Tidbits; Transgender Day Of Remembrance TDOR
As much as I like to think I am, I’M NOT! I am not immune to the hate that fills those who feel it their right to lash out and hurt those of us on this planet that are different. Those who have chosen to become happy in our own skin. Those like me!
I sit here writing this as a woman who is post-op transsexual having gone through all the procedures necessary for me to become happy. I am a woman inside and out, a woman now comfortable in my own skin, looking and feeling great, loving life, the liberties I fought hard for, and sex, yes sex! I love it, and so do the partners that have, and had the pleasure to share it with me.
I guess you could say I made up for lost time, and well, still am.
I am also a woman that sits here writing this with the memories of the stabbings I have endured, the knife slashes, the beer bottle wounds from being bashed, scars where chunks of flesh have been torn out by teeth from my attackers, the broken bones long since healed that still ache, areas on my head where the hair doesn’t grow back, and probably never will. I am tough, but have learned to be so, not because I wanted to, but because I had to, yes I can fight, but I’m not proud to admit that. I don’t need a hero biscuit!
I was asked a question at one of the lectures I give to the many who are eager to hear on the lecture circuit, schools, and organizations that invite me to come and speak.
The question from a young woman who appeared empowered and confident was; “how do you protect yourself from hate and attackers?”
I answered; “I keep aware of my surroundings, walk tall with my head held high, eyes observing my surroundings, and surround myself with strong, hot men and women who can protect me, and love me!”
The latter was partly true, but mostly it was to create a little laughter and lighten the mood that befell the audience after my disclosure of my assaults. Presented with a smile. As you see, I forgive, but I NEVER forget, and for those that love me and will go that extra step to protect, and YOU ALL KNOW WHO YOU ARE, it’s like water off a duck’s back, I let it roll off to be able to get on with my life.
Recently, alongside the others I work with who are all doing so on bills C-36, and C-279, I recently had a meltdown speech in which I talked of validation and how I am fighting to gain such validation only to have our current Canadian government invalidate everything I am and stand for. In their eyes they would have you believe that I am a nobody, a nothing, but I am a person. I am Velvet Steele, a friend, a lover, a hard worker, and great person to know. At least I think so.
I love happiness, it’s sexy, it’s energizing, and it’s free for the taking of which we all deserve. I love making people happy, smile, laugh, it makes me happy. I have a voice I am proud to use, and use it I do. Especially for those that no longer have a voice in the community I am part of, a community I had no idea or thought existed let alone was to be a part of. I thought my life would be about getting on my merry way after all was said and done and live in a white picket fence world, how wrong I was.
I speak for those that lost their voice, their right, their happiness to be who they are, many close friends, many acquaintances, and many a part of this big worldly family. That makes me sad.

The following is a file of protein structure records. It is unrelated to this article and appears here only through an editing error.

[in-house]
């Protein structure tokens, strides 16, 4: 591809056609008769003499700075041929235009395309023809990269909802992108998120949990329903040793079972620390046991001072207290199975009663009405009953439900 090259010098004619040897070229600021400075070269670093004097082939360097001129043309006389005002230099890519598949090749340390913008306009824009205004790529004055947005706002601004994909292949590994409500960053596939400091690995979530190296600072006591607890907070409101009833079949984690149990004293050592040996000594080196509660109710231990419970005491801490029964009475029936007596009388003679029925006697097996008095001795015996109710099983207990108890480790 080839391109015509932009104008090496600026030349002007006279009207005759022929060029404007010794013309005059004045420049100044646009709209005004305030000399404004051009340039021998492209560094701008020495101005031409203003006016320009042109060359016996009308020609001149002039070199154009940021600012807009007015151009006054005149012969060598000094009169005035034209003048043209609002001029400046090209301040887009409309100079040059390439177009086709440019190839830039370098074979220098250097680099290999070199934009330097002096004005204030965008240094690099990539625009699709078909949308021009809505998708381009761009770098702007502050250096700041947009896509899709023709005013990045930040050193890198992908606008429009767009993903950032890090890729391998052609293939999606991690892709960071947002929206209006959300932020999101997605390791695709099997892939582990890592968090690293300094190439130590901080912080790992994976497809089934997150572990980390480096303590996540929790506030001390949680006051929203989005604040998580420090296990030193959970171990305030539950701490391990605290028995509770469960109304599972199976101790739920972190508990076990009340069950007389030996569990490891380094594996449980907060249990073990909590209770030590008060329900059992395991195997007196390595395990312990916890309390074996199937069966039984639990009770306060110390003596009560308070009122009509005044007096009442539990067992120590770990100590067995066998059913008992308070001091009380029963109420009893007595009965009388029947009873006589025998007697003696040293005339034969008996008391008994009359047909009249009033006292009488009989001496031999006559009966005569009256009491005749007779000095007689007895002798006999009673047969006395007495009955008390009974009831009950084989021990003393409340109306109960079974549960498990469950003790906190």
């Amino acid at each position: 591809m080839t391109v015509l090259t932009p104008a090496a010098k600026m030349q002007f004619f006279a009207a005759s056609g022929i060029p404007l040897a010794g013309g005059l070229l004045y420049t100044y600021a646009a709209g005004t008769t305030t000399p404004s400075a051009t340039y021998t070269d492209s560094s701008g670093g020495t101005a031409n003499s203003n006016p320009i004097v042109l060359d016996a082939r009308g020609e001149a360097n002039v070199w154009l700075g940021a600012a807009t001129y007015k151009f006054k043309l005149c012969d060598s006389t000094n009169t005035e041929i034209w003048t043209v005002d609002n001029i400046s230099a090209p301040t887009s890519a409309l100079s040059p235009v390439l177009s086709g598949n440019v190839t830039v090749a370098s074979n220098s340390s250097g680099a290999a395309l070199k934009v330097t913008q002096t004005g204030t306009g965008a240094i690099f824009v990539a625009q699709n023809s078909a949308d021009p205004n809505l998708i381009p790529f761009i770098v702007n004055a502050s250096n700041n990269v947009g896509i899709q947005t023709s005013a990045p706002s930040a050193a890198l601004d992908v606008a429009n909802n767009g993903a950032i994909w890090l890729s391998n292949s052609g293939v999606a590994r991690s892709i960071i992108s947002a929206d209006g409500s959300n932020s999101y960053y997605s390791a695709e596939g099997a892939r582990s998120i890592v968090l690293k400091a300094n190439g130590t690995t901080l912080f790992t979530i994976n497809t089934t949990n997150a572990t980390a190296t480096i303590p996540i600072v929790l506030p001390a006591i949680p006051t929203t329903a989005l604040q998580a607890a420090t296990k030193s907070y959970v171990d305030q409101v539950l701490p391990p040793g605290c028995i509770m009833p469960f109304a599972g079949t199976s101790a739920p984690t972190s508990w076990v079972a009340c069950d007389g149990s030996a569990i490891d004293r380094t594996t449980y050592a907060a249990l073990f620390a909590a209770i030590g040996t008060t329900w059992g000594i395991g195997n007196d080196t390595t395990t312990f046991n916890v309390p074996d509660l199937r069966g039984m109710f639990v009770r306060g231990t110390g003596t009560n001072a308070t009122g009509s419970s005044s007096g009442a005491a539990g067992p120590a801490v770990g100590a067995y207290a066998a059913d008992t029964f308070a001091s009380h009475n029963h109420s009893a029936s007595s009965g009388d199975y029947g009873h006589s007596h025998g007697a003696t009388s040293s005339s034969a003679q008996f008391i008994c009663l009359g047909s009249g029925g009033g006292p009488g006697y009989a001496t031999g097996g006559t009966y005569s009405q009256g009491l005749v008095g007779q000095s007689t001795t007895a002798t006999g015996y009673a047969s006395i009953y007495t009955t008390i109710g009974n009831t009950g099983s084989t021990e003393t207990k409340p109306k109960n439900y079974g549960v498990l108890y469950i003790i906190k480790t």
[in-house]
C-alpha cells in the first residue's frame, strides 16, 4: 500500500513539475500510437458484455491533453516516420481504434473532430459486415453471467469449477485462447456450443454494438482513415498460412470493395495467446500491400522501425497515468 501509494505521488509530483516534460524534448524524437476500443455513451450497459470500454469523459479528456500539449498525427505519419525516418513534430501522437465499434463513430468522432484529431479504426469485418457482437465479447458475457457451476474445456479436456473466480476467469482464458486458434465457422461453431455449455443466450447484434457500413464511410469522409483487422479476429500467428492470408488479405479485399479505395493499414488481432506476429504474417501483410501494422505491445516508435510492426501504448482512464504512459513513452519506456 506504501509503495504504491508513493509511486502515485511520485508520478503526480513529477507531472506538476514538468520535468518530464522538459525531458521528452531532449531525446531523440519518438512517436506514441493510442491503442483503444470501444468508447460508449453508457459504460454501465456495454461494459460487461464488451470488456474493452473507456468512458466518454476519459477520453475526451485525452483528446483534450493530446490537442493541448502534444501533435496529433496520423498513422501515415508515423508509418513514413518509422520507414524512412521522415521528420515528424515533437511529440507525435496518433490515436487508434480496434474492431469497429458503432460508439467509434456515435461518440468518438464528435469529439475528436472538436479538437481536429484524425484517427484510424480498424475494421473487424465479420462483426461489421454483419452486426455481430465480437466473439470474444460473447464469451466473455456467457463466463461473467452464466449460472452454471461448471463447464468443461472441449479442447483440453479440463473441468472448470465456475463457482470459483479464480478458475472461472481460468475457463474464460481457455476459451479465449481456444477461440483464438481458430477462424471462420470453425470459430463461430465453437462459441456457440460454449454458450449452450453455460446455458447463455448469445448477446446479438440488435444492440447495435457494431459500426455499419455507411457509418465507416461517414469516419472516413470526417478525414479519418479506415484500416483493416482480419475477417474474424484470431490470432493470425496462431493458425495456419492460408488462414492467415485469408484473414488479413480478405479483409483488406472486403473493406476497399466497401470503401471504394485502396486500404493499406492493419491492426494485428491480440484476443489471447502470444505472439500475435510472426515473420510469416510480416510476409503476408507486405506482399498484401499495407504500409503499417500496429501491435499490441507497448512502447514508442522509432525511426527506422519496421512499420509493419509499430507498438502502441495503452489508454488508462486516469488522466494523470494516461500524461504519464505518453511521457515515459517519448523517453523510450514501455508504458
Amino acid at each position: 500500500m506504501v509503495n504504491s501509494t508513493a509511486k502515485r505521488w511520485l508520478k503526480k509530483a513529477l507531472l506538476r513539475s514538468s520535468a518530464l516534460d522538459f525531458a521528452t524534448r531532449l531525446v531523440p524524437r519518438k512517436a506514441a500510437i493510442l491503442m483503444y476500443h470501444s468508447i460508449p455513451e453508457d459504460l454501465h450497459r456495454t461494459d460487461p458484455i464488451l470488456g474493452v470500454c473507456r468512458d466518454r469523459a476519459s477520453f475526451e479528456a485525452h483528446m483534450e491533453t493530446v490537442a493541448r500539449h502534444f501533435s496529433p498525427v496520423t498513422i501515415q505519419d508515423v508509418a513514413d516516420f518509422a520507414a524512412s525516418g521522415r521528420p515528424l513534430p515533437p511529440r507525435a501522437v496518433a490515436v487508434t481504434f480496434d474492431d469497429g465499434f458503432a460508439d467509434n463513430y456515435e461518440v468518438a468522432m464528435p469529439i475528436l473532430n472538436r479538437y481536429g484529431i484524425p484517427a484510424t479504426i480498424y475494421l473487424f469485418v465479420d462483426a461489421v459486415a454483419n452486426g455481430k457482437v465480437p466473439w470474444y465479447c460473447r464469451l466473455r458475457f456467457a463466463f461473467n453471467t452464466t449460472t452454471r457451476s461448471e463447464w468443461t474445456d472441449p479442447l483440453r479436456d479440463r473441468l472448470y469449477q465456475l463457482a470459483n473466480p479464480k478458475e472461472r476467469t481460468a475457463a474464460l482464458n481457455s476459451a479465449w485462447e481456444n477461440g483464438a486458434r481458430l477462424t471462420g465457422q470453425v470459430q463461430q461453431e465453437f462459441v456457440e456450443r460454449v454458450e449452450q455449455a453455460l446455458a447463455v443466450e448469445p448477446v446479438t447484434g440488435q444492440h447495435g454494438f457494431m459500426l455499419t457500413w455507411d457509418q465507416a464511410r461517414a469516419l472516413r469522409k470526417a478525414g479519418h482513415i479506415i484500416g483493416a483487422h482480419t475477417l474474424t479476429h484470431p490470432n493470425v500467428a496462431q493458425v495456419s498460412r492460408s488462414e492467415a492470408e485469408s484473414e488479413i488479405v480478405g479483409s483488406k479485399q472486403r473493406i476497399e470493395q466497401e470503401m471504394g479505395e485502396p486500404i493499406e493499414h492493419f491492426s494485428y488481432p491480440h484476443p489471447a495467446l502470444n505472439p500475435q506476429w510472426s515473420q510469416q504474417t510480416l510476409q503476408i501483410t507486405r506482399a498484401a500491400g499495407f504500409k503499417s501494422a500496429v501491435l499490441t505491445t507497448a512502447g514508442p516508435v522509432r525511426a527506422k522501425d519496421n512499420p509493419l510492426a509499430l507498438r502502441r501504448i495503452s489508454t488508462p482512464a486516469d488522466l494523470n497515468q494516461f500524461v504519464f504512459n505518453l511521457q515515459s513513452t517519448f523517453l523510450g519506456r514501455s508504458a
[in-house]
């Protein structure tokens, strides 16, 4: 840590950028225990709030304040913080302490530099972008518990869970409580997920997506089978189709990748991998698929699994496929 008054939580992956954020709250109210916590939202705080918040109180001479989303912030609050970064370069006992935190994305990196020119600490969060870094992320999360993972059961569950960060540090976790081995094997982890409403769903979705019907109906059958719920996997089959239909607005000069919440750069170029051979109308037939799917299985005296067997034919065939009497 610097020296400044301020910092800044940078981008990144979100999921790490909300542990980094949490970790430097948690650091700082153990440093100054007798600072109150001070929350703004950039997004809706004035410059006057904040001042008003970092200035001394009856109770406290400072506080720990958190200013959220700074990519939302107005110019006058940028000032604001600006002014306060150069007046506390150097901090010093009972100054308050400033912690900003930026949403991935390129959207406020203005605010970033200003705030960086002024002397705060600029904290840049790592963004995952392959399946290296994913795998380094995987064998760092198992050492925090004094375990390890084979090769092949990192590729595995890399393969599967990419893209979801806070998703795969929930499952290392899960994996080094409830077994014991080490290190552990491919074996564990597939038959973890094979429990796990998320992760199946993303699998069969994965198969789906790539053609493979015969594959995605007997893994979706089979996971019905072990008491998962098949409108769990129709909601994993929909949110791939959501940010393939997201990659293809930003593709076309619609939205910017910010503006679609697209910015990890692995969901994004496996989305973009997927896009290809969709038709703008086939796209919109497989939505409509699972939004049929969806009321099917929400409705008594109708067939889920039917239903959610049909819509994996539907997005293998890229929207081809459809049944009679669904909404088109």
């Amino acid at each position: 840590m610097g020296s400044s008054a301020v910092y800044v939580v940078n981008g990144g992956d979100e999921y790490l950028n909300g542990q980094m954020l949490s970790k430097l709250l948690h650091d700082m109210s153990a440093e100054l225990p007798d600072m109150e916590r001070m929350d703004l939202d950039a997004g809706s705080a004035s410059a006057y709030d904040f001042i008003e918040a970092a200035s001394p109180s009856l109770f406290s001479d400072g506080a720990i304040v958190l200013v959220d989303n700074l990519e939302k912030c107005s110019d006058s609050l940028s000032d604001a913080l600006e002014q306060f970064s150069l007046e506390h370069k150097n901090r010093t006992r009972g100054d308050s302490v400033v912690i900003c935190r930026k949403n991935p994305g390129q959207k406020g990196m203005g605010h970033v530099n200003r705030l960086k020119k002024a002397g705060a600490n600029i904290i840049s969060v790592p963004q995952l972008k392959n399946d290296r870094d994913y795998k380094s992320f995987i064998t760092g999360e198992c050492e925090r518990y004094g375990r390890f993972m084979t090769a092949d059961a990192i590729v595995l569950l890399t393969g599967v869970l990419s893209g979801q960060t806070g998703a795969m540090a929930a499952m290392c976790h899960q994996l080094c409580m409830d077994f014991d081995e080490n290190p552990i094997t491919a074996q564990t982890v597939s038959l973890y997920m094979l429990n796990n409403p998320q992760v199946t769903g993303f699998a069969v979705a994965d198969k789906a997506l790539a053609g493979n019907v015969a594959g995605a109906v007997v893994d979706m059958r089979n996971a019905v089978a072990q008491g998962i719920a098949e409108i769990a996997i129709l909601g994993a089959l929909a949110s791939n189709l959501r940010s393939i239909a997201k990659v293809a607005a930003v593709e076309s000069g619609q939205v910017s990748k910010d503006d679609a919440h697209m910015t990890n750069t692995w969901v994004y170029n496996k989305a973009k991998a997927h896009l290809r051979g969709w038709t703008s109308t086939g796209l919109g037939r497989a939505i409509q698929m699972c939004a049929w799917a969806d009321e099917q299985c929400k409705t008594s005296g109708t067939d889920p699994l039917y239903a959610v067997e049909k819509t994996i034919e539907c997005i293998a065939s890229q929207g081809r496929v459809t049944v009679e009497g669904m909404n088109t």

What am I writing about? Have a read here from the folks at International Transgender Day Of Remembrance, it explains it all very well.
The Transgender Day of Remembrance was set aside to memorialize those who were killed due to anti-transgender hatred or prejudice. The event is held in November to honour Rita Hester, whose murder on November 28th, 1998 kicked off the “Remembering Our Dead” web project and a San Francisco candlelight vigil in 1999. Rita Hester’s murder — like most anti-transgender murder cases — has yet to be solved.
Although not every person represented during the Day of Remembrance self-identified as transgender — that is, as a transsexual, crossdresser, or otherwise gender-variant — each was a victim of violence based on bias against transgender people.
We live in times more sensitive than ever to hatred based violence, especially since the events of September 11th. Yet even now, the deaths of those based on anti-transgender hatred or prejudice are largely ignored. Over the last decade, more than one person per month has died due to transgender-based hate or prejudice, regardless of any other factors in their lives. This trend shows no sign of abating.
The Transgender Day of Remembrance serves several purposes. It raises public awareness of hate crimes against transgender people, an action that current media doesn’t perform. Day of Remembrance publicly mourns and honors the lives of our brothers and sisters who might otherwise be forgotten. Through the vigil, we express love and respect for our people in the face of national indifference and hatred. Day of Remembrance reminds non-transgender people that we are their sons, daughters, parents, friends and lovers. Day of Remembrance gives our allies a chance to step forward with us and stand in vigil, memorializing those of us who’ve died by anti-transgender violence.
Note: This page was taken from http://www.rememberingourdead.org/day/what.html
The Remembering our Dead Web Project and The Transgender Day of Remembrance are owned by Gwendolyn Ann Smith, All Rights Reserved
A comprehensive list of events talking place can be found here.
A list of brave souls can be found here.
Beyond that, I am still here to make you listen, learn, and hopefully laugh. If not a lot, then maybe a little?